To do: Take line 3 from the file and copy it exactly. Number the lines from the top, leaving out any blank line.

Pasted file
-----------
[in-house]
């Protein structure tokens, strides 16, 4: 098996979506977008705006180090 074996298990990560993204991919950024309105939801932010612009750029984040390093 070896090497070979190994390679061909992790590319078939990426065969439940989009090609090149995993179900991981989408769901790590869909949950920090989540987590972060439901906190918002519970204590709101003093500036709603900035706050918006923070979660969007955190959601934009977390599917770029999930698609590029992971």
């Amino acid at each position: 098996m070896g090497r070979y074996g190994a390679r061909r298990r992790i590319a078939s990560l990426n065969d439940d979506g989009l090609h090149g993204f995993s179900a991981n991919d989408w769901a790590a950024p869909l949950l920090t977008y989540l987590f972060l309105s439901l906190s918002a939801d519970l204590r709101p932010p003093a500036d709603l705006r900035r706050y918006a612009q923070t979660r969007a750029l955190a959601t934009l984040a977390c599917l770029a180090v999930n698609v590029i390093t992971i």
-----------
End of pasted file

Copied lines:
């Amino acid at each position: 098996m070896g090497r070979y074996g190994a390679r061909r298990r992790i590319a078939s990560l990426n065969d439940d979506g989009l090609h090149g993204f995993s179900a991981n991919d989408w769901a790590a950024p869909l949950l920090t977008y989540l987590f972060l309105s439901l906190s918002a939801d519970l204590r709101p932010p003093a500036d709603l705006r900035r706050y918006a612009q923070t979660r969007a750029l955190a959601t934009l984040a977390c599917l770029a180090v999930n698609v590029i390093t992971i």